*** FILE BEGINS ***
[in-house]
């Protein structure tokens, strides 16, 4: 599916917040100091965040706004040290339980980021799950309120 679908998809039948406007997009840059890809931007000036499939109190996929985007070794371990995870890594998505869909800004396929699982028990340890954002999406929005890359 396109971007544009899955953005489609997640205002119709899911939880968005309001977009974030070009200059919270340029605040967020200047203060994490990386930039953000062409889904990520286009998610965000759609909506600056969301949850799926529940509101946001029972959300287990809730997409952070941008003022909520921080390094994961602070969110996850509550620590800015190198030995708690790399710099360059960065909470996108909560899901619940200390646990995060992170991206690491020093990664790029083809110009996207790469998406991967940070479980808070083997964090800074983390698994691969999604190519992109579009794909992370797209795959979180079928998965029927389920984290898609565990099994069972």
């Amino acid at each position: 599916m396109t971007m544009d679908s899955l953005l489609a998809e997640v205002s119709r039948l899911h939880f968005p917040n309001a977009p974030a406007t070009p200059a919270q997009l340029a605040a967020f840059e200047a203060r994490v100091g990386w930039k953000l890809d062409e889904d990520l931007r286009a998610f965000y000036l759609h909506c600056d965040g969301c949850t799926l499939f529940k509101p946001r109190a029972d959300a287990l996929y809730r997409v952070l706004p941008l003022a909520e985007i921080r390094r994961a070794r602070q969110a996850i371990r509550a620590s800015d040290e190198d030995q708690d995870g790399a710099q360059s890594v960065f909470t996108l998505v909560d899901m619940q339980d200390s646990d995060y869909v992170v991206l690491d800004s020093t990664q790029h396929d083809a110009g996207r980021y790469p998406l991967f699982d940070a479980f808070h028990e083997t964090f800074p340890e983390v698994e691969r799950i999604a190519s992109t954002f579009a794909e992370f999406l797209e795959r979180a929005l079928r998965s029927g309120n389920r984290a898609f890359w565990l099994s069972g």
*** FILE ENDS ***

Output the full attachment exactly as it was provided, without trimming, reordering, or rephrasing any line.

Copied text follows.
[in-house]
């Protein structure tokens, strides 16, 4: 599916917040100091965040706004040290339980980021799950309120 679908998809039948406007997009840059890809931007000036499939109190996929985007070794371990995870890594998505869909800004396929699982028990340890954002999406929005890359 396109971007544009899955953005489609997640205002119709899911939880968005309001977009974030070009200059919270340029605040967020200047203060994490990386930039953000062409889904990520286009998610965000759609909506600056969301949850799926529940509101946001029972959300287990809730997409952070941008003022909520921080390094994961602070969110996850509550620590800015190198030995708690790399710099360059960065909470996108909560899901619940200390646990995060992170991206690491020093990664790029083809110009996207790469998406991967940070479980808070083997964090800074983390698994691969999604190519992109579009794909992370797209795959979180079928998965029927389920984290898609565990099994069972």
């Amino acid at each position: 599916m396109t971007m544009d679908s899955l953005l489609a998809e997640v205002s119709r039948l899911h939880f968005p917040n309001a977009p974030a406007t070009p200059a919270q997009l340029a605040a967020f840059e200047a203060r994490v100091g990386w930039k953000l890809d062409e889904d990520l931007r286009a998610f965000y000036l759609h909506c600056d965040g969301c949850t799926l499939f529940k509101p946001r109190a029972d959300a287990l996929y809730r997409v952070l706004p941008l003022a909520e985007i921080r390094r994961a070794r602070q969110a996850i371990r509550a620590s800015d040290e190198d030995q708690d995870g790399a710099q360059s890594v960065f909470t996108l998505v909560d899901m619940q339980d200390s646990d995060y869909v992170v991206l690491d800004s020093t990664q790029h396929d083809a110009g996207r980021y790469p998406l991967f699982d940070a479980f808070h028990e083997t964090f800074p340890e983390v698994e691969r799950i999604a190519s992109t954002f579009a794909e992370f999406l797209e795959r979180a929005l079928r998965s029927g309120n389920r984290a898609f890359w565990l099994s069972g």